We all have different stories and different beginnings that have led us to where we are, and when the church is at its best, which as you all know is not as often as we’d like, it offers the possibility of a new beginnings.
For those who have felt rejected and stigmatized, I believe the church should offer a new story that is about welcome and acceptance.
For those who have been hurt and abused, the church should offer a new story of healing and safety.
For those fleeing violence and oppression, the church should offer a new story of sanctuary and peace.
The Christian message should always offer the possibility of a new beginning and a new story.
This isn’t just true for individuals. The story of Jesus offers a new beginning to the world.
The history of humanity is a dark and bloody one, rife with violence and cruelty that begins almost immediately when homo sapiens arrive on the scene and continues today. Archeologists will tell you that as soon as humans appear in the fossil record, mass extinction of mega fauna follows immediately afterward. We have a destructive tendency about us.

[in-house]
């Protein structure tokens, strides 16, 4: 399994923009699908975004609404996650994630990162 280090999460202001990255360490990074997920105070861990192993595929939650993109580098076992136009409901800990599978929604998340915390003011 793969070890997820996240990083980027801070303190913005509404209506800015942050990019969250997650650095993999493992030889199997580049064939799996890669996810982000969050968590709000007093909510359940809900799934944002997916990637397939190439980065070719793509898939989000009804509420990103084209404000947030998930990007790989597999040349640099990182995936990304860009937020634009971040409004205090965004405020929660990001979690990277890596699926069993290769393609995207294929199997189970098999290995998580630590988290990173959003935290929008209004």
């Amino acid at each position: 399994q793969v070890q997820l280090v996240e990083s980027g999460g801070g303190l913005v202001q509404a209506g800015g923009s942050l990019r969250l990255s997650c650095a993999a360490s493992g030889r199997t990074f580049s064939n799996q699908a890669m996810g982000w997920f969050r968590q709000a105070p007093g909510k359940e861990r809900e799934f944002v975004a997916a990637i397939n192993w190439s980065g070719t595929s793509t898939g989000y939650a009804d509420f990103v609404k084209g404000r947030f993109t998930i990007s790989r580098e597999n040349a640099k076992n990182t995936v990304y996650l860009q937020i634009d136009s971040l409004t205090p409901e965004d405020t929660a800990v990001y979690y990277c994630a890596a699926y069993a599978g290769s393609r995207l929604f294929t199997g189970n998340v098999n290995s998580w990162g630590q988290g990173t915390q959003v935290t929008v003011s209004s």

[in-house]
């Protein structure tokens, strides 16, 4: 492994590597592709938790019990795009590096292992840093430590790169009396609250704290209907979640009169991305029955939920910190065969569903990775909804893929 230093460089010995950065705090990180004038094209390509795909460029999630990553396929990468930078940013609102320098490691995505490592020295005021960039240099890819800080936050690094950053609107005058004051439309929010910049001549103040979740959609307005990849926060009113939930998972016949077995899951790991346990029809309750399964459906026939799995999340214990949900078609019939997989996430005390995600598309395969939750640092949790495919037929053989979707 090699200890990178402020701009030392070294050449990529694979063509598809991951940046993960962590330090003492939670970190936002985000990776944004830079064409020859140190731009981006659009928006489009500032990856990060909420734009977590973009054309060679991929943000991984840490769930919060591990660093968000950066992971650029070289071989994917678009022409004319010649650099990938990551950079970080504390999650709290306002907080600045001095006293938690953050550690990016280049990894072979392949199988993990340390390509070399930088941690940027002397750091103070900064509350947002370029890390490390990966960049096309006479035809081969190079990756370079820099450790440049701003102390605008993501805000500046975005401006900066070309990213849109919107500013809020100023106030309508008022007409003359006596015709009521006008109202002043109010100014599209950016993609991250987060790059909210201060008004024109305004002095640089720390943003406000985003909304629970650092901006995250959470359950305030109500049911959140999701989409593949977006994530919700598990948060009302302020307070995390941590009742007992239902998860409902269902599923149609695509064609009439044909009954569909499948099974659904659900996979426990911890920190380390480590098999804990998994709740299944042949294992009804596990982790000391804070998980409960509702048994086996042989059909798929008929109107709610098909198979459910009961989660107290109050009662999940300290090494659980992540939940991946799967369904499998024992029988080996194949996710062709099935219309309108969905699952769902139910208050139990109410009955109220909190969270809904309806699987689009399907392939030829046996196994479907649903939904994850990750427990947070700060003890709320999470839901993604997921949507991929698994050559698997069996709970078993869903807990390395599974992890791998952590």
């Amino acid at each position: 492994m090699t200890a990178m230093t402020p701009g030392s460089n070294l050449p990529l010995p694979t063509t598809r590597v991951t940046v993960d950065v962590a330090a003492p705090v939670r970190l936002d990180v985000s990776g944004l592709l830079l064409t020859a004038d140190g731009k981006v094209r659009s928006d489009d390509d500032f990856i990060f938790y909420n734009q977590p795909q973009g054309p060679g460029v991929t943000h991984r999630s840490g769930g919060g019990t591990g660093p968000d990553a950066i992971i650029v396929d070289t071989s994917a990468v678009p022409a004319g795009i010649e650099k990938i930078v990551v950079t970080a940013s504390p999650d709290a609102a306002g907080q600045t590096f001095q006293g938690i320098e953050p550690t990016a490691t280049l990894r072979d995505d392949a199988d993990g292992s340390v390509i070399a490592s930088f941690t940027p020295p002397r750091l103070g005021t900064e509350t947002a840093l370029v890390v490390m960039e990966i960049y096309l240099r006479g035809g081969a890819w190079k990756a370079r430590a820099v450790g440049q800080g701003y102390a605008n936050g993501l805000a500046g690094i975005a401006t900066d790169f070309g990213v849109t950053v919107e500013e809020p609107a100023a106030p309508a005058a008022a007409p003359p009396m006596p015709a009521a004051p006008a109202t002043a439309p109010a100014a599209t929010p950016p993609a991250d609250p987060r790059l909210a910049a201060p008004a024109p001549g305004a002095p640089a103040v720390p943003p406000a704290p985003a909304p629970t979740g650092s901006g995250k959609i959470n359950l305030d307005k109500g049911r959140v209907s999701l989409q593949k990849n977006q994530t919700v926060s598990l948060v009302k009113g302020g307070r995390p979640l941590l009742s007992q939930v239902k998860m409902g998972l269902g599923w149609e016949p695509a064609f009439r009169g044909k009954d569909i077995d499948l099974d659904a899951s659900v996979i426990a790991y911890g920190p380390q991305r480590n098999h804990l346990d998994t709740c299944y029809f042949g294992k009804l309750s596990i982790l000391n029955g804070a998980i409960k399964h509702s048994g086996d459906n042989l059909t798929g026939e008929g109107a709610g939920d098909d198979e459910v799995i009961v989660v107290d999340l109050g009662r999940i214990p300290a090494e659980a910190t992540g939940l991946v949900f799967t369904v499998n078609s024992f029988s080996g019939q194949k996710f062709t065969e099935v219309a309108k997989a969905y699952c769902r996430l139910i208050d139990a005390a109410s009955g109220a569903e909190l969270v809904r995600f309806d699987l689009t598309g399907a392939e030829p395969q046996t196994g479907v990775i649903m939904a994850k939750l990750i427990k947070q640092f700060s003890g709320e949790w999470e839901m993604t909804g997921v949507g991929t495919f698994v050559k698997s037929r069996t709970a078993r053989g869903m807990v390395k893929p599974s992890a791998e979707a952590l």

But the way of Jesus represents a new way of being human that privileges self-offering and vulnerability over strength.
And this new way of being human, this new human story requires that we hold tightly to the possibility of new beginnings and offer that possibility to others.
I think that in many ways, the violence and cruelty we exhibit toward others stems from a failure to believe in the possibility of new beginnings and new stories. We justify hatred and distain through a belief that those who differ from us or disagree with us are beyond redemption and there is no chance that they might begin anew. And we certainly don’t like to believe that we might need to begin anew.
But this kind of possibility is at the heart of the gospel. We believe, as prophet Isaiah did, that God can do new things, write new stories in our midst and invite us to share in them.
It’s not that the other stories and the other beginning are irrelevant or unimportant. In fact, part of charting a new way is remembering where we’ve been.